Talking to one person, or talking to a crowd is just a matter of numbers. When you’re standing in front of a group of people, you’re addressing one person. That’s right. You are addressing one person over and over again! That’s all it is. When you stand up at that podium, or within a crowd, every face that is giving you attention is one person. When you speak, you’re speaking to that one person. There just happens to be more of that one person around the room!

When there are multiple faces staring at you, or more likely, giving you their attention, take a closer look as you’re speaking. They’re most likely listening, but they’re not staring at you all the time. Their eyes are wandering, they might be scratching their head, twidding their thumbs, blinking, doing all the same things you do when you listen to someone else up there speaking. Think about it! Sure, you’re the focus, but it’s not like they have laser beams coming out of their eyes.

On the other hand, you, the focus of attention, can turn the tables and zero in on them! You could make an audience member squirm if you so desire. How would you feel if a speaker focused on you? How many of you have a fear of being asked a question? Aha!

Speaking in front of a crowd is an illogical fear. It’s no different than the fear of saying something dumb in front of one person. There’s just more of them. Do you feel the same fear of saying something dumb in front of one person?


It goes without saying that if you’re going to give a talk, you need to be prepared. If you’re terminally “shy,” you would never think of doing such a thing. However, if you think about it, those that do good presentations come prepared. They get up there with confidence. They take control of the crowd!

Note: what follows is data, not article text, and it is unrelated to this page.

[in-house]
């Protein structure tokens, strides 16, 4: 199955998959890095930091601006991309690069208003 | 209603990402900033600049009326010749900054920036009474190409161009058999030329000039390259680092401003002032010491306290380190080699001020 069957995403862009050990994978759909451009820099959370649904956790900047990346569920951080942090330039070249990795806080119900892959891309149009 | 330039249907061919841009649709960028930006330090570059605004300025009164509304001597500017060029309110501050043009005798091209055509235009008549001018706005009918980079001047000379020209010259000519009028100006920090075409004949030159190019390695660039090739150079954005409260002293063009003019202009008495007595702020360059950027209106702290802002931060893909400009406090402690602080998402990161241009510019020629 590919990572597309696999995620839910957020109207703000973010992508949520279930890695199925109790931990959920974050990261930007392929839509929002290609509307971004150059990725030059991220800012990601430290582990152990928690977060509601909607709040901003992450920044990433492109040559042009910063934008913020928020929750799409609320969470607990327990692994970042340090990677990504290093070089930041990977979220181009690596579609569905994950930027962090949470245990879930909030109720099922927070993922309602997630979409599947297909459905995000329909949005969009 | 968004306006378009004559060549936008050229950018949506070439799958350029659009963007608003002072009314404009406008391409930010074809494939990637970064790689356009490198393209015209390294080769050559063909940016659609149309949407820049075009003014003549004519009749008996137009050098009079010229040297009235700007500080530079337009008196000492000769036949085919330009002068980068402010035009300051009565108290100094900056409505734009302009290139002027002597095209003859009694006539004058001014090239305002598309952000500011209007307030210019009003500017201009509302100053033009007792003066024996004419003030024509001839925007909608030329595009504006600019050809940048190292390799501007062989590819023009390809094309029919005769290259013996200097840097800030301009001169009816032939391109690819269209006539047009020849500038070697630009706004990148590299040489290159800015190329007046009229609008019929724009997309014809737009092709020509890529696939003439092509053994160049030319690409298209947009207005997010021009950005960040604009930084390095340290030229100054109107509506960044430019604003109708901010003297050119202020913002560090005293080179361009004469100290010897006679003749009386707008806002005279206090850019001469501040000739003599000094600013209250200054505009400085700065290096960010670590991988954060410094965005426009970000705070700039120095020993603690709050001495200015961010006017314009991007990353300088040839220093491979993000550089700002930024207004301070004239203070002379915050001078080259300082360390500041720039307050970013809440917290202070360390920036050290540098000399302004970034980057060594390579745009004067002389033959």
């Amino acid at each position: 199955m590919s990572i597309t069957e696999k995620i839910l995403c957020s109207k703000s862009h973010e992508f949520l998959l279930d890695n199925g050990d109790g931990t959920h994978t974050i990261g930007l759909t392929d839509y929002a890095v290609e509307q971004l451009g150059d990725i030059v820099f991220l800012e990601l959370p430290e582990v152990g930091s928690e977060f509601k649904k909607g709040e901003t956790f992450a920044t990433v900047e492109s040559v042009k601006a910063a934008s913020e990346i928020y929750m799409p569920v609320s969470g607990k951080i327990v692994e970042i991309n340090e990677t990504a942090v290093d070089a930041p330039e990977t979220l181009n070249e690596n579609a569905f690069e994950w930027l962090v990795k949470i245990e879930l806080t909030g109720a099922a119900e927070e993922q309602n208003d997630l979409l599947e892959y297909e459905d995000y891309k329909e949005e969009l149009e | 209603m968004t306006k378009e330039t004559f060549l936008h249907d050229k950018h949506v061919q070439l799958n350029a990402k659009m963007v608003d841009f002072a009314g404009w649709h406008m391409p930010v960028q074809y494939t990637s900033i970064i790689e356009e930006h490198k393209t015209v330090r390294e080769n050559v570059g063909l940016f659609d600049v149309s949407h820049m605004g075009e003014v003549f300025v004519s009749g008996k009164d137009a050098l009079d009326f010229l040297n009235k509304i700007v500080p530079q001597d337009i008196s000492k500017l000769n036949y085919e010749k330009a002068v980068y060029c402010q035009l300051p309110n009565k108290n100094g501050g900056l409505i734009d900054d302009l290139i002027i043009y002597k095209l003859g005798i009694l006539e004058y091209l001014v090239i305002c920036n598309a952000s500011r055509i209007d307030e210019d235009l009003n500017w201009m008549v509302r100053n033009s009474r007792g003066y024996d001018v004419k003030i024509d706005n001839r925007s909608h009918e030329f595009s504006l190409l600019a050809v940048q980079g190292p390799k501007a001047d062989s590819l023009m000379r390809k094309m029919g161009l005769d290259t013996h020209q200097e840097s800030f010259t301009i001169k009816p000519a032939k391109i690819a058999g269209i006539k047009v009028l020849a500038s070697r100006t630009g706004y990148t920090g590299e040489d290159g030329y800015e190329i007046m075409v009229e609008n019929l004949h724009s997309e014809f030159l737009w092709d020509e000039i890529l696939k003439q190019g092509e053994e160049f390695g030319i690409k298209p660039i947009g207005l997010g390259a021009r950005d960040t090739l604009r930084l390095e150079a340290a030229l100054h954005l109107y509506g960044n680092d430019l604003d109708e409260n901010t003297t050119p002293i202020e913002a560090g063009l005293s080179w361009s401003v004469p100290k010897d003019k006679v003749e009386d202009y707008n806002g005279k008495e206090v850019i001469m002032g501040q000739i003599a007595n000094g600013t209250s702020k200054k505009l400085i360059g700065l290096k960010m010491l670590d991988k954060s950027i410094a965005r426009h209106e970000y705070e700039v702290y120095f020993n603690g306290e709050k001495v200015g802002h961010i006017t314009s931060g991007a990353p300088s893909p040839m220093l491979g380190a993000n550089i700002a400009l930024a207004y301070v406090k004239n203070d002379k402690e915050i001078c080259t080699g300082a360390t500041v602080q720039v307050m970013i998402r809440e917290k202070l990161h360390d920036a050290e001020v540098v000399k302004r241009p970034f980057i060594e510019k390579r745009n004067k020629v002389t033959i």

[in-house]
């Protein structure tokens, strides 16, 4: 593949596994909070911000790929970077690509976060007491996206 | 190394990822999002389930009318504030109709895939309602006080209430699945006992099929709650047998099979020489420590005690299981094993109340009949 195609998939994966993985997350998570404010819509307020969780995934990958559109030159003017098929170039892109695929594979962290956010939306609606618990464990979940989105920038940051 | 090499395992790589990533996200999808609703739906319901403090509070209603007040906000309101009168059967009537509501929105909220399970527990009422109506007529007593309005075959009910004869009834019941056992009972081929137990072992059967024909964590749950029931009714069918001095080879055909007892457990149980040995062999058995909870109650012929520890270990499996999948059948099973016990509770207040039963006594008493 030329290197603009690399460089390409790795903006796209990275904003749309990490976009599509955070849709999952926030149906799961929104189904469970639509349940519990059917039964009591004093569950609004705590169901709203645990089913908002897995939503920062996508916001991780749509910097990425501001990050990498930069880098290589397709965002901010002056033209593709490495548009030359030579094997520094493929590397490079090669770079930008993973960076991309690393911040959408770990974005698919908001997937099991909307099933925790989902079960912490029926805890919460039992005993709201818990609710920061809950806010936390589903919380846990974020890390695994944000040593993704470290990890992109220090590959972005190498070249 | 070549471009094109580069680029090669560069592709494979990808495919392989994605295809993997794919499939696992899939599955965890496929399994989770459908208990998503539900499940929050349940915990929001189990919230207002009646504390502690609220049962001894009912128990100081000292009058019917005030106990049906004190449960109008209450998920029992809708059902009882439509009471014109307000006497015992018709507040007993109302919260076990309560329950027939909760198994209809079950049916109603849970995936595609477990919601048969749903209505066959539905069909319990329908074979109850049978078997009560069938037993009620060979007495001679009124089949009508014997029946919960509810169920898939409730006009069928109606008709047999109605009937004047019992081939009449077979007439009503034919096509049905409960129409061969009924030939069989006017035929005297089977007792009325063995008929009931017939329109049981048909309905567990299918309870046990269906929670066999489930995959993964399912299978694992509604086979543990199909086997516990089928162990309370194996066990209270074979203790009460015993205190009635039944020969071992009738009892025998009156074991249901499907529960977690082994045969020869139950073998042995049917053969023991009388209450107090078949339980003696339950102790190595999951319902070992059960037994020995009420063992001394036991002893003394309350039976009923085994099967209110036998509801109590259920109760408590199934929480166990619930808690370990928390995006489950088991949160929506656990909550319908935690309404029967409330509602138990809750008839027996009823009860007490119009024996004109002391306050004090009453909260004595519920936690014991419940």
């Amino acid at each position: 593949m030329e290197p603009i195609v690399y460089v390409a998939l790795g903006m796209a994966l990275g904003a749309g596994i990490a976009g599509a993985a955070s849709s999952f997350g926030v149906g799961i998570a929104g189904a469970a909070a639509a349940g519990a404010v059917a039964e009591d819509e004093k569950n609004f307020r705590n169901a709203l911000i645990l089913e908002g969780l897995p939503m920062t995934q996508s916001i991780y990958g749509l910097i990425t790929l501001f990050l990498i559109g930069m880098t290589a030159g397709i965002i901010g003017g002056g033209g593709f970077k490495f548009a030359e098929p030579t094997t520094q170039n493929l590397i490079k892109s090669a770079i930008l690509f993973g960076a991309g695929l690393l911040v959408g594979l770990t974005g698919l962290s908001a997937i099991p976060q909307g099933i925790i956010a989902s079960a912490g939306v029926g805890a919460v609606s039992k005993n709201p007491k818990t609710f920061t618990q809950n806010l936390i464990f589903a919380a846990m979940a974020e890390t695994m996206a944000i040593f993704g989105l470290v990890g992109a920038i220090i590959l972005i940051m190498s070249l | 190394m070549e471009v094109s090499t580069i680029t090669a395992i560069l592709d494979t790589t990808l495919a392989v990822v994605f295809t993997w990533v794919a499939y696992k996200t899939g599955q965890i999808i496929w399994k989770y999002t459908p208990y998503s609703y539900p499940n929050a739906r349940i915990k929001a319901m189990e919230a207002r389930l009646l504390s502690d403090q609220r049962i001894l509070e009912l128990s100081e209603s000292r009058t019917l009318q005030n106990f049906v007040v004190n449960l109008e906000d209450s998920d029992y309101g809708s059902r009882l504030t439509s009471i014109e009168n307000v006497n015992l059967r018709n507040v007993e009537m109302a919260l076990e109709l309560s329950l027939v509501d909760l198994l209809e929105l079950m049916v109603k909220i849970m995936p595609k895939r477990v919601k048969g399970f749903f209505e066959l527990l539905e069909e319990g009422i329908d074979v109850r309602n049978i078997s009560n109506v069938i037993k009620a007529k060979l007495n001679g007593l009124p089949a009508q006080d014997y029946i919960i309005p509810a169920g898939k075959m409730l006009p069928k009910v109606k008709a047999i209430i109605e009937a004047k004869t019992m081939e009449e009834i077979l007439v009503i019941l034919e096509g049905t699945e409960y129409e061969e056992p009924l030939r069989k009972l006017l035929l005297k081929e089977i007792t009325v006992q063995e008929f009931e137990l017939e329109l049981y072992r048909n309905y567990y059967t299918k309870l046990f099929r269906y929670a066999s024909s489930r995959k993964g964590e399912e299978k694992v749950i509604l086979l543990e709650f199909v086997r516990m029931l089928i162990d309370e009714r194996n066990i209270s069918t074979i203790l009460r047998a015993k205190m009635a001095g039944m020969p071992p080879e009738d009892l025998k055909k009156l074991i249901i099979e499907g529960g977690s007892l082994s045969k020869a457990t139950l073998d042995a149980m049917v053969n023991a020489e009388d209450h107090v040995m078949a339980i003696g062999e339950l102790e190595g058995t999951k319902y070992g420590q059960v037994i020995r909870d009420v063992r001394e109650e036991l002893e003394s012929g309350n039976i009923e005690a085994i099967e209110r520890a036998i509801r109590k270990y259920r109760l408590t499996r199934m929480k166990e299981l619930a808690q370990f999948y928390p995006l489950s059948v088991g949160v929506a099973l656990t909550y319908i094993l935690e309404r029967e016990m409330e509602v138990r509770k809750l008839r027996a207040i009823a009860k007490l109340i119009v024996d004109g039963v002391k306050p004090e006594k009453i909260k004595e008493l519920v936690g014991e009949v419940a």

Okay, you’re just a writer. What about reading your stuff for your critique group? Come on now! I know plenty of people that are so “shy” they have to let someone else read for them because they’re too afraid to read in front of the group. Some, can’t because they were never any good at reading aloud from text. Some want to hear someone else read it so they can hear mistakes that way. Bla bla bla. I’ve heard every excuse in the book. Oh, I mustn’t forget the old “my voice isn’t forceful enough for everyone to hear.” Okay, that one I’ll have to give because there are some people that are not audible when they read. Why? It’s back to that terminally shy thing, in my opinion. They don’t have a loud enough voice because they’re so shy they don’t speak up. I bet when they’re pissed they do!


Let’s face it gang. If you’re a writer, you’re going to have to speak in front of someone eventually. Whether it be to talk about your book in a presentation, book signings, or radio interviews, somewhere, you’re going to have to speak in front of someone.

Suck it up!

You can be just as intimidating to the audience as they seem to you! On the other hand, there doesn’t have to be anything intimidating from either side. In fact, there shouldn’t be. The point is that speaking in front of a crowd is no different that talking amongst your friends. These new people are just new friends.

Happy writing… and speaking!

2 Comments leave one →
  1. Christina Willis permalink
    November 25, 2015 3:28 am

    Very good insight for me. Thanks Fred. Lovely article!

    • November 26, 2015 1:21 am

      Thank you Christina! My sincere hope is that it helps those with an innate fear of speaking in front of others. I know it was a problem for me when I was younger.

      All the best!


Leave a Reply

Fill in your details below or click an icon to log in: Logo

You are commenting using your account. Log Out /  Change )

Facebook photo

You are commenting using your Facebook account. Log Out /  Change )

Connecting to %s

%d bloggers like this: